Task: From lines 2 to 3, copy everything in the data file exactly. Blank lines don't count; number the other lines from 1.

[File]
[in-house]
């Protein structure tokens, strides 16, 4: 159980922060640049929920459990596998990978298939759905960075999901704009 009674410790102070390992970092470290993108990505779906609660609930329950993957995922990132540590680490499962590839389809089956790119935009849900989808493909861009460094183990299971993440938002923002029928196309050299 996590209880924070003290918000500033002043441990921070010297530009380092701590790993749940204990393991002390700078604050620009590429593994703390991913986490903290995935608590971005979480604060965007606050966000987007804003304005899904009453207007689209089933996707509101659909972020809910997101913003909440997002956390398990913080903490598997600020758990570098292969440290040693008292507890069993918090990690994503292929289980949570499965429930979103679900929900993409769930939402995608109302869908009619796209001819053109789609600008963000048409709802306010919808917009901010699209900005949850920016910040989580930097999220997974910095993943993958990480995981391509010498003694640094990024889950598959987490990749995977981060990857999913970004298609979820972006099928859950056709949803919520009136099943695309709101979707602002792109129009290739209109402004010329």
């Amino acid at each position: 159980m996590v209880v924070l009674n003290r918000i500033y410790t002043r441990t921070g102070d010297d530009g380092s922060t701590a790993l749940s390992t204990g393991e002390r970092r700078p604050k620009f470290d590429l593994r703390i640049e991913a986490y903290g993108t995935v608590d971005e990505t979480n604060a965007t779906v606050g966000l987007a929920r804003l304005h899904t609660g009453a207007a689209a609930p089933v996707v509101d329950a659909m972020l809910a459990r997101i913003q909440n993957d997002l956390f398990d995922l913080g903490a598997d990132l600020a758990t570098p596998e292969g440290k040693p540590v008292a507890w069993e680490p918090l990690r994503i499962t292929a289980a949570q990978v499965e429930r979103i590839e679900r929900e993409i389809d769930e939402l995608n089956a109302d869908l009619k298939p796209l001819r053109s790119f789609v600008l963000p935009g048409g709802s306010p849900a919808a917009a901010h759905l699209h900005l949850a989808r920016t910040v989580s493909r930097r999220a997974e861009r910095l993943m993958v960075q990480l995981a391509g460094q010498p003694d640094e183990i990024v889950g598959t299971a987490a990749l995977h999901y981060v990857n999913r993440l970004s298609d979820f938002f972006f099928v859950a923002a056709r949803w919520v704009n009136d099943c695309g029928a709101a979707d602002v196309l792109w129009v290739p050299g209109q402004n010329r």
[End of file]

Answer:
């Protein structure tokens, strides 16, 4: 159980922060640049929920459990596998990978298939759905960075999901704009 009674410790102070390992970092470290993108990505779906609660609930329950993957995922990132540590680490499962590839389809089956790119935009849900989808493909861009460094183990299971993440938002923002029928196309050299 996590209880924070003290918000500033002043441990921070010297530009380092701590790993749940204990393991002390700078604050620009590429593994703390991913986490903290995935608590971005979480604060965007606050966000987007804003304005899904009453207007689209089933996707509101659909972020809910997101913003909440997002956390398990913080903490598997600020758990570098292969440290040693008292507890069993918090990690994503292929289980949570499965429930979103679900929900993409769930939402995608109302869908009619796209001819053109789609600008963000048409709802306010919808917009901010699209900005949850920016910040989580930097999220997974910095993943993958990480995981391509010498003694640094990024889950598959987490990749995977981060990857999913970004298609979820972006099928859950056709949803919520009136099943695309709101979707602002792109129009290739209109402004010329």
């Amino acid at each position: 159980m996590v209880v924070l009674n003290r918000i500033y410790t002043r441990t921070g102070d010297d530009g380092s922060t701590a790993l749940s390992t204990g393991e002390r970092r700078p604050k620009f470290d590429l593994r703390i640049e991913a986490y903290g993108t995935v608590d971005e990505t979480n604060a965007t779906v606050g966000l987007a929920r804003l304005h899904t609660g009453a207007a689209a609930p089933v996707v509101d329950a659909m972020l809910a459990r997101i913003q909440n993957d997002l956390f398990d995922l913080g903490a598997d990132l600020a758990t570098p596998e292969g440290k040693p540590v008292a507890w069993e680490p918090l990690r994503i499962t292929a289980a949570q990978v499965e429930r979103i590839e679900r929900e993409i389809d769930e939402l995608n089956a109302d869908l009619k298939p796209l001819r053109s790119f789609v600008l963000p935009g048409g709802s306010p849900a919808a917009a901010h759905l699209h900005l949850a989808r920016t910040v989580s493909r930097r999220a997974e861009r910095l993943m993958v960075q990480l995981a391509g460094q010498p003694d640094e183990i990024v889950g598959t299971a987490a990749l995977h999901y981060v990857n999913r993440l970004s298609d979820f938002f972006f099928v859950a923002a056709r949803w919520v704009n009136d099943c695309g029928a709101a979707d602002v196309l792109w129009v290739p050299g209109q402004n010329r």